“Every Catholic I know wants to go to Heaven. We just don’t want to die first…” (Scott Hahn).
I was reading a little reflection the other day about attaining salvation.
In the reflection Scott Hahn – a renowned theologian who has published many interesting theological texts – said, “Every Catholic I know wants to go to Heaven. We just don’t want to die first…”
I have been reflecting on this statement as I have been praying my prayers for all those who are sick and all those who are dying.
For we are all dying – literally – from the moment of our conception. This is because when a soul is conceived it enters into time and space, which means it exists at a specific time and in a specific place. It is in this way that each soul begins its decent into death because it is only through death – since the fall of humankind caused by Original Sin – that a soul is able to attain eternal glory in Heaven.
And so it is that I have come to realise that we undergo many transformations during our lives.
But we are not alone in such a task – God is with us and He helps us with this... Pope Saint Leo the Great explained it beautifully when he said… “Our sharing of the Body and Blood of Christ has no other purpose than to transform us into That which we receive.” For “the more devout we are at Mass, the more we should be sensing the call to give of ourselves, to give from our substance.” (Scott Hahn, Signs of Life). And this giving – this ongoing sacrifice of ourselves, our very essence, for the Glory of God – is the most profound evidence of our transformation in Christ!
And often, this process of transformation is paved with difficulty. After all, it is no easy thing to make a sacrifice of oneself to God. Many of the Saints were doubted for their piety and persecuted for their virtue and their practice of Faith.
And the interesting thing about many of those saints is that they were persecuted by their contemporary Church itself – or at least by misguided individuals within the Church itself…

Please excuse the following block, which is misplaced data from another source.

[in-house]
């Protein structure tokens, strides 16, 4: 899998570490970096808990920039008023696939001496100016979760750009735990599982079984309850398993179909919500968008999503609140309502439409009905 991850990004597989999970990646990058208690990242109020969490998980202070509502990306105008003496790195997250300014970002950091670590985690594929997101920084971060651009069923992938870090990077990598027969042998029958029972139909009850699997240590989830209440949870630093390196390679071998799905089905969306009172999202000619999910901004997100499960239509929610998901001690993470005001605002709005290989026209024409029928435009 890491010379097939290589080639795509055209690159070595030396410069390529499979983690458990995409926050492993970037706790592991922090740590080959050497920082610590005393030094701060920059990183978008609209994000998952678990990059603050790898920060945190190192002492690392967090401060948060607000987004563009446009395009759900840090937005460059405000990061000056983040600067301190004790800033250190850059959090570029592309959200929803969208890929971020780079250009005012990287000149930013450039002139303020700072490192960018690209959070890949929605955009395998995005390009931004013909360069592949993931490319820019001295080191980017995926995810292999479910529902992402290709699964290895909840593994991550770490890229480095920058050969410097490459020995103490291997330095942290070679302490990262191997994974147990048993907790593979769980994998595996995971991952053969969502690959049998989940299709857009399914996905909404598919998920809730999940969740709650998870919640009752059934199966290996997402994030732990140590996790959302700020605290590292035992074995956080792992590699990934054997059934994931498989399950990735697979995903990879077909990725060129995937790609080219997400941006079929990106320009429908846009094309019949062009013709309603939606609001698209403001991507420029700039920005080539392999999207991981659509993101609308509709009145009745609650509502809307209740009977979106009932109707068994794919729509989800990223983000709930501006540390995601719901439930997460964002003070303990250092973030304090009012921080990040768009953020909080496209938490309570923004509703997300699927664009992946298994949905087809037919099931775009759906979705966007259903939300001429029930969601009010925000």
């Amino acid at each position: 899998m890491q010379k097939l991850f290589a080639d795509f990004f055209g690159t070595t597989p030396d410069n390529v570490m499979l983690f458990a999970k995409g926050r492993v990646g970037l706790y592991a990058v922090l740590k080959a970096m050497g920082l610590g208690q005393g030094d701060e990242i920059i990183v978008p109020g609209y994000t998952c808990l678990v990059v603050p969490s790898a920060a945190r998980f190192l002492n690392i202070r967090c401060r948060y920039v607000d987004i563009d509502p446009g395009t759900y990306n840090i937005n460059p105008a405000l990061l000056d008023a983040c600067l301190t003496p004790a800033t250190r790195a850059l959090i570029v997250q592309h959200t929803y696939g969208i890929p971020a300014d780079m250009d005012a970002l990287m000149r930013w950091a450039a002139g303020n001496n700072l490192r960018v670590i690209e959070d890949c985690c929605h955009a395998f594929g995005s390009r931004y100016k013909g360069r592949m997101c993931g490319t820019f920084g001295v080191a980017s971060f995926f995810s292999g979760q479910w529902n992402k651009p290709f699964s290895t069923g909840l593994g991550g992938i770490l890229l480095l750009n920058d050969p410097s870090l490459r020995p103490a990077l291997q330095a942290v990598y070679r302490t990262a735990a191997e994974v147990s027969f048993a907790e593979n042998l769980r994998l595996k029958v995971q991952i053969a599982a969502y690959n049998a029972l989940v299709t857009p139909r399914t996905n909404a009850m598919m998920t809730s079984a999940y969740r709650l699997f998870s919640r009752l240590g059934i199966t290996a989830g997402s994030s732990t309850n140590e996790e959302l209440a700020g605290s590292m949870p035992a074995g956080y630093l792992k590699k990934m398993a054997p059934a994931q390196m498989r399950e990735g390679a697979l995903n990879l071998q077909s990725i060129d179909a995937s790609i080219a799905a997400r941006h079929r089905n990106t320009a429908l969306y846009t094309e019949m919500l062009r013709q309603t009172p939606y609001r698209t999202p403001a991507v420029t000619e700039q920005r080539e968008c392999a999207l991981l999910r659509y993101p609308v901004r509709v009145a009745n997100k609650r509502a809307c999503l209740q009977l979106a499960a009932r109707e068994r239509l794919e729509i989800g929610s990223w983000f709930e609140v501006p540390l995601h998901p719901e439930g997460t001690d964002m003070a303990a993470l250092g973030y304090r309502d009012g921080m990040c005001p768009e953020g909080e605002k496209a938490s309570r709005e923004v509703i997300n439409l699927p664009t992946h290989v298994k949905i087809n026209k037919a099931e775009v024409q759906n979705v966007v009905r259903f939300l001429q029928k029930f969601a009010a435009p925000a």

Saint Paul the apostle was rejected by the early Christian communities. Imagine the horror of those early Christians who had for so long lived in fear of Saint Paul and his justice according to the Law of Moses, having to accept him amongst themselves. For many of them, Saint Paul had been directly responsible for the deaths of their friends, neighbours and loved ones. Imagine Saint Paul’s humility in having to continually prove himself to them, in having to cast himself aside and transform himself through the Holy Spirit so that God’s message would be made available to all.
Often when I reflect on this ancient saint, I forget about what the personal cost of his conversion. Obviously, he lost all his possessions and wealth through his conversion, and eventually he lost his liberty and his life. But, in my opinion, these are not the greatest things that he lost.
Saint Paul lost his pride – all of it. After all, Saint Luke – his beloved companion – wrote in the Acts of the Apostles that it was Saul (Saint Paul) who authorised the execution of the first Christian martyr, Stephen… “At this they covered their ears and, yelling at the top of their voices, they all rushed at him, dragged him out of the city and began to stone him. Meanwhile, the witnesses laid their coats at the feet of a young man named Saul.” (Acts 7:57-58).
Saint Luke and Saint Paul left no secrets there. They did not try to cover up anything. Instead, they held Saint Paul up as what he really was – a sinner, a weak man and a murderer – and they did this for the greater glory of God, to show that God could use even one such as this for His Glory!
This meant that Saint Paul was literally transformed anew by the Grace of God, which is why we still read his letters even now, some two thousand years after he wrote them…
But Saint Paul was not the only Saint who was persecuted and whose writing we now read...
Saint Teresa of Avila and Saint John of the Cross – now both considered doctors of the Church – were persecuted by Christians who were fearful of their writings during their lives. It was only after their death that they were transformed by the Holy Spirit to be recognised as the inspiration they are to all Catholics.
Saint Teresa of Avila, in her masterpiece, “Interior Castle”, expressed her sorrow at having been unable to confess her sins for a period of time as the priests considered that she was only pretending piety and considered her confessions to be insincere.
And so, as I reflect on the transformation of the saints and the power of the Eucharist to transform, I feel lucky. For though I am a sinner who has such a long long way to go I have such hope that I too can be transformed so that I too can give Glory to God!
For I would truly do anything to be able to give all Glory to God!
For with prayer, I stand on Holy Ground where everything is clear. Here. At the Foot of the Cross.